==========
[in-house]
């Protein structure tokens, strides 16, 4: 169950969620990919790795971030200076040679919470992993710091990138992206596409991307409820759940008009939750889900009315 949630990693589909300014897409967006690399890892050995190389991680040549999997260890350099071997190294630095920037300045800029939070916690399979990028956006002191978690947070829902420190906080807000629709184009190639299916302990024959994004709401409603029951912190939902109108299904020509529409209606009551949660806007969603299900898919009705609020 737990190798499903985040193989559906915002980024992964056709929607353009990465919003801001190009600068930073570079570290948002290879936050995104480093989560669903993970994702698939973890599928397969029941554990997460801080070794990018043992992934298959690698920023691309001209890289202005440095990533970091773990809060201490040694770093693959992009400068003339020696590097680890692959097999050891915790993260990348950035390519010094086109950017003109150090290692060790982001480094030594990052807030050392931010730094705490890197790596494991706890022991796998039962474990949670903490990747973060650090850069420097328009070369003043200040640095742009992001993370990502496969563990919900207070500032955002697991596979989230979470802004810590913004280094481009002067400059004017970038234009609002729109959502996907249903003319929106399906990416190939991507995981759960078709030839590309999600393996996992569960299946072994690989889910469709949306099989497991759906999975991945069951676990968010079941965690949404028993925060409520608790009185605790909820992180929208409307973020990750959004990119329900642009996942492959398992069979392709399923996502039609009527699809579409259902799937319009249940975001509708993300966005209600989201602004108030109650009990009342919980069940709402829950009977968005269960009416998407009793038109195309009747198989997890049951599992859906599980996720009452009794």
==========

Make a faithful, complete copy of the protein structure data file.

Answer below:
[in-house]
């Protein structure tokens, strides 16, 4: 169950969620990919790795971030200076040679919470992993710091990138992206596409991307409820759940008009939750889900009315 949630990693589909300014897409967006690399890892050995190389991680040549999997260890350099071997190294630095920037300045800029939070916690399979990028956006002191978690947070829902420190906080807000629709184009190639299916302990024959994004709401409603029951912190939902109108299904020509529409209606009551949660806007969603299900898919009705609020 737990190798499903985040193989559906915002980024992964056709929607353009990465919003801001190009600068930073570079570290948002290879936050995104480093989560669903993970994702698939973890599928397969029941554990997460801080070794990018043992992934298959690698920023691309001209890289202005440095990533970091773990809060201490040694770093693959992009400068003339020696590097680890692959097999050891915790993260990348950035390519010094086109950017003109150090290692060790982001480094030594990052807030050392931010730094705490890197790596494991706890022991796998039962474990949670903490990747973060650090850069420097328009070369003043200040640095742009992001993370990502496969563990919900207070500032955002697991596979989230979470802004810590913004280094481009002067400059004017970038234009609002729109959502996907249903003319929106399906990416190939991507995981759960078709030839590309999600393996996992569960299946072994690989889910469709949306099989497991759906999975991945069951676990968010079941965690949404028993925060409520608790009185605790909820992180929208409307973020990750959004990119329900642009996942492959398992069979392709399923996502039609009527699809579409259902799937319009249940975001509708993300966005209600989201602004108030109650009990009342919980069940709402829950009977968005269960009416998407009793038109195309009747198989997890049951599992859906599980996720009452009794």